I have seldom posted landscape images on the blog.  My excuse has always been that I am just not good at seeing the compositional possibilities of the broad view. That is probably not true, though.  I likely have just as much (or as little) talent for landscape as other forms, but I just haven't made an effort in the past to come to grips with the challenge.  So, my plan is to start devoting a few frames of every roll of film to landscapes to see if I can develop some actual practical skills.

And, lastly, a goodbye to my loyal friend, Rio, who patiently endured many photo sessions, including this one with a Retina Reflex.

Sunday, March 18, 2018

New Mexico Film Photographers

New Mexico has a secure place in the history of photography.  Many of photography's great practitioners were attracted to the state by the special light and the persistence of the ancient cultural ways.  Ansel Adams did his best early work in Taos under the tutelage of Paul Strand.  Russell Lee, John Collier and Jack Delano  carried documentary photography to new heights in New Mexico during the Depression years with FSA and OWI sponsorship.  Van Deren Coke was the UNM Art Department head and the first director of the Art Museum in the 1960s.  Beaumont Newhall developed the school's graduate program in the history of photography in the 1970s.  New Mexico today remains a mecca for photographers, including quite a few who persist in the practice of film photography.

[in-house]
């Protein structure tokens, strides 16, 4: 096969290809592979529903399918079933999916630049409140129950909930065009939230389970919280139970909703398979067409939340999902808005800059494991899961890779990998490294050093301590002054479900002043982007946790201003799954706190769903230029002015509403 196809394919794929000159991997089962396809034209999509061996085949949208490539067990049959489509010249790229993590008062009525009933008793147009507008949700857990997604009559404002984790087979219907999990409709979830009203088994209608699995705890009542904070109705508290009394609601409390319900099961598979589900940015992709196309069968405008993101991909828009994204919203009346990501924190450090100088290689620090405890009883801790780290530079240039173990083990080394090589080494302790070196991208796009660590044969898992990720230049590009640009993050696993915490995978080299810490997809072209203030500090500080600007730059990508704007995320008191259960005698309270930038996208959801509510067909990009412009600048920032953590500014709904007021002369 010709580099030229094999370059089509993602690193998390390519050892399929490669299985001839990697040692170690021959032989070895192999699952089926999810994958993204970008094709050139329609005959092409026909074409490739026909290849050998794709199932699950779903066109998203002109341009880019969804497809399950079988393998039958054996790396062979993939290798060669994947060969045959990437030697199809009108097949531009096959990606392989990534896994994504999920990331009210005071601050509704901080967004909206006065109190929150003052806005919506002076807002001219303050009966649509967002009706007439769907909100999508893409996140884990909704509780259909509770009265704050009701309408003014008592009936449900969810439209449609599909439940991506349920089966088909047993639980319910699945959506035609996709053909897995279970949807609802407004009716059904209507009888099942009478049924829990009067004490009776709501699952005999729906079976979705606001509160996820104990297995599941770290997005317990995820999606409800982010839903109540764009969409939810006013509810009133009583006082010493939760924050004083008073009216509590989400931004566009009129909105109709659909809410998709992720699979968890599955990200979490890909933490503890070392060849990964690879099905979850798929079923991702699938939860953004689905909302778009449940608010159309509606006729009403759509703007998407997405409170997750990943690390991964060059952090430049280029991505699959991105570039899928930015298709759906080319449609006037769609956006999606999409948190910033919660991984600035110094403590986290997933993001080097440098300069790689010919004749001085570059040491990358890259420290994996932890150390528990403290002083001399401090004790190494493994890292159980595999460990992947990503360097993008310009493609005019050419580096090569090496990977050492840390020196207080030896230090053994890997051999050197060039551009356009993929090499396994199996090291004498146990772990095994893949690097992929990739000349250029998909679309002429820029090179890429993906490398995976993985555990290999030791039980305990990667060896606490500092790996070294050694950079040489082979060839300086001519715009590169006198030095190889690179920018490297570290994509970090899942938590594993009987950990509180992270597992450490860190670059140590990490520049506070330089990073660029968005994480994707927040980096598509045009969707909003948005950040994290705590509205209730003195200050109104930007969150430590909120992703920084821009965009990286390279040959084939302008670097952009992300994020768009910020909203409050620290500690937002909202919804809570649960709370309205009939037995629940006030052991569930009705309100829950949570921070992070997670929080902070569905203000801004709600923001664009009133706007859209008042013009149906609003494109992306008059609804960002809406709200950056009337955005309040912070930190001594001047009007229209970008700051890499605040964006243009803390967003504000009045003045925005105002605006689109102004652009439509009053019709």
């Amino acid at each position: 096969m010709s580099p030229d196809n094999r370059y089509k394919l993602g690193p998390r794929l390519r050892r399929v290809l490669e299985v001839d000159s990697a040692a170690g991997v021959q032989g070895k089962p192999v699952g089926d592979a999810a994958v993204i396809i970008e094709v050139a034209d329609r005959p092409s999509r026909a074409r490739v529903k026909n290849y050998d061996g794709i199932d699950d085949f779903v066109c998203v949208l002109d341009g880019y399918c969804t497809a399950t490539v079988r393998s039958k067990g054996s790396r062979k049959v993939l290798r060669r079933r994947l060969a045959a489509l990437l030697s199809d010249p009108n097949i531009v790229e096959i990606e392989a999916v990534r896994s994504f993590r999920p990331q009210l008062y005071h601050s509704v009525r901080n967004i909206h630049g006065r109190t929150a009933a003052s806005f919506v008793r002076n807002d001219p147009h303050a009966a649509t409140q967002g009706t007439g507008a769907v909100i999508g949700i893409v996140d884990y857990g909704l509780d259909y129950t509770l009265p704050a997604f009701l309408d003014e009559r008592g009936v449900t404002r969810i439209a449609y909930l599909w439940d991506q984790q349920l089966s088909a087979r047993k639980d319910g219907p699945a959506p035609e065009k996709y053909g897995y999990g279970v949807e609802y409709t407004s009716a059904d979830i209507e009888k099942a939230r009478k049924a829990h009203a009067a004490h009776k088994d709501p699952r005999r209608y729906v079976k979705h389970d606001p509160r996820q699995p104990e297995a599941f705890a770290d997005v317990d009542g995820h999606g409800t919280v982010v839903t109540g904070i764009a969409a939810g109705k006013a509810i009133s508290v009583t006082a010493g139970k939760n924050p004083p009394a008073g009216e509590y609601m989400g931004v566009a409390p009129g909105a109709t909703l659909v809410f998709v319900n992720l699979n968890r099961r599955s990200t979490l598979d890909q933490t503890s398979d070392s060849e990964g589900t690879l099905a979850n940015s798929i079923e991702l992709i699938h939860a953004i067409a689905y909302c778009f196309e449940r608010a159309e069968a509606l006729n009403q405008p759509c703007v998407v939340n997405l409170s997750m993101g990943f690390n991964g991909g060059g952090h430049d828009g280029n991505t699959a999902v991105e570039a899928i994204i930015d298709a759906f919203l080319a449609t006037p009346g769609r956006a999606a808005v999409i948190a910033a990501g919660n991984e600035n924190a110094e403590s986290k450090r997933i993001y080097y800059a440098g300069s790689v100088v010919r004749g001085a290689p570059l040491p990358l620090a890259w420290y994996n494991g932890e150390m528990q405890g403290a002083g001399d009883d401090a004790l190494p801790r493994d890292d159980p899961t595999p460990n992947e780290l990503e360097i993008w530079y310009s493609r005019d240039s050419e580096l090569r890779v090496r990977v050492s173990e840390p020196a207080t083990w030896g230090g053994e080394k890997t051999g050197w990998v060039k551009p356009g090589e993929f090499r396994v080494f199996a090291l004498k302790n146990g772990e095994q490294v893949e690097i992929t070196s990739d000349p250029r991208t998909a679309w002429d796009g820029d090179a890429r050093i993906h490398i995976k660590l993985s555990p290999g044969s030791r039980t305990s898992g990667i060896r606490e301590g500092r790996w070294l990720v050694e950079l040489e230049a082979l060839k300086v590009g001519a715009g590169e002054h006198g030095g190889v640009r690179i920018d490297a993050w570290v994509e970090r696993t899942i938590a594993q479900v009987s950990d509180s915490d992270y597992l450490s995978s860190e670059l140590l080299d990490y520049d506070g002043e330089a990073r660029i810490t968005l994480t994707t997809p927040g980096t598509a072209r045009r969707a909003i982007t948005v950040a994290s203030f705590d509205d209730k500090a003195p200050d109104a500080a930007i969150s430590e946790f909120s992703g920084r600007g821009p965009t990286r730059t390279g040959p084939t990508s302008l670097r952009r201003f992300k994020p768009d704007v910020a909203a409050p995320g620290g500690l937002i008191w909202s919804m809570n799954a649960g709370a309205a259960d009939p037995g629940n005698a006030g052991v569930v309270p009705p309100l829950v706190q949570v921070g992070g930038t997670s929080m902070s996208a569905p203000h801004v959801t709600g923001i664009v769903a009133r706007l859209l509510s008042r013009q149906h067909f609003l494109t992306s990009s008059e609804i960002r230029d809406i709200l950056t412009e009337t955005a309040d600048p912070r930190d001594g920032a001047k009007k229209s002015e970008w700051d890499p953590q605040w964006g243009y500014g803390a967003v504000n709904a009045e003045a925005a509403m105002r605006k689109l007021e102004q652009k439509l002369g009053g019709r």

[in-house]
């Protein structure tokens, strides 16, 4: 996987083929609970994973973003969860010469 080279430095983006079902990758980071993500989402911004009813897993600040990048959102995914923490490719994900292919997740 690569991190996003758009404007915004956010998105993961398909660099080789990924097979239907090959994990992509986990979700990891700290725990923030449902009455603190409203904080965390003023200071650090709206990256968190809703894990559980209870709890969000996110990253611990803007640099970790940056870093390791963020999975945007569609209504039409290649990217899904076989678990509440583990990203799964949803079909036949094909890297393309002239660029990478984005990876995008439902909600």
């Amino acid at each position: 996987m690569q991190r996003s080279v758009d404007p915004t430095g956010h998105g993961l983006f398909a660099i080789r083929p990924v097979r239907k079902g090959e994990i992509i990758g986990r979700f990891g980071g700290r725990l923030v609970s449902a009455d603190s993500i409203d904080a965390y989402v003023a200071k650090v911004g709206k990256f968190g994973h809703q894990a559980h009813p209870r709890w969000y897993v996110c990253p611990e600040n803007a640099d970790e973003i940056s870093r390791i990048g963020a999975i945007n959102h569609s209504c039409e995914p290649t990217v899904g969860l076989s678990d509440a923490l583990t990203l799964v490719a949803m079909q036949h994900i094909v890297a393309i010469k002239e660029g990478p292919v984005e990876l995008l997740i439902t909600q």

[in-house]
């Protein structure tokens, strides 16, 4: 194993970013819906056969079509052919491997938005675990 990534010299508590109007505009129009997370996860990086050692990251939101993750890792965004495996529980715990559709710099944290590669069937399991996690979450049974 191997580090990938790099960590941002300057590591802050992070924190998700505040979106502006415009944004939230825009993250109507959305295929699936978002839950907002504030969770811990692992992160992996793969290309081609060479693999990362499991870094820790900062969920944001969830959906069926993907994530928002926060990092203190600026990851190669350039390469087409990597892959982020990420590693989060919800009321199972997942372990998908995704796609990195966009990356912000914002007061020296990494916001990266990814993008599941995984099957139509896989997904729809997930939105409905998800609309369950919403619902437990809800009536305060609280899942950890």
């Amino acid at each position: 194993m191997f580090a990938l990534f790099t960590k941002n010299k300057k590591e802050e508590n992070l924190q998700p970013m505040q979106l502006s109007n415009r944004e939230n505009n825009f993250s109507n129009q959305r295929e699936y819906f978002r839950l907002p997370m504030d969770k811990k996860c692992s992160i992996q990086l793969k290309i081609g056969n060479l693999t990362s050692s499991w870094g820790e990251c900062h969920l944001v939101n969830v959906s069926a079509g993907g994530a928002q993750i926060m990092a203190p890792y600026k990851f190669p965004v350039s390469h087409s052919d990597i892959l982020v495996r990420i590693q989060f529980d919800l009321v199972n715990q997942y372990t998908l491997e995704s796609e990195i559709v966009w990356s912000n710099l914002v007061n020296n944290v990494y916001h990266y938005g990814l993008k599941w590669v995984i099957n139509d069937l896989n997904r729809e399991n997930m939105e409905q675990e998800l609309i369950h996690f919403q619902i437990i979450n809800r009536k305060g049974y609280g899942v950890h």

The following is a list of links to New Mexico film photographers whose work I follow on line.

* * * * *

Jon Caradies (Santa Fe)
Carefully crafted b&w images of Northern NM made with Leica, Nikon and Hasselblad.

Robert Christensen (Belen)
A specialist in vernacular architecture  whose work was featured in an exhibit at the Albuquerque Art Museum. A review of the Museum show and a description of Christensen's technique is available in an article at the New Mexico Magazine site.

Anthony Gross aka: Fixinater (Portales)
"I buy / sell / trade / fix old film cameras"
He also makes very fine photos with a great variety of  classic cameras.

Stephanie Lakos (Las Vegas)
Excels in capturing the essence of northern NM with Holgas, Polaroids and an assortment of classic film cameras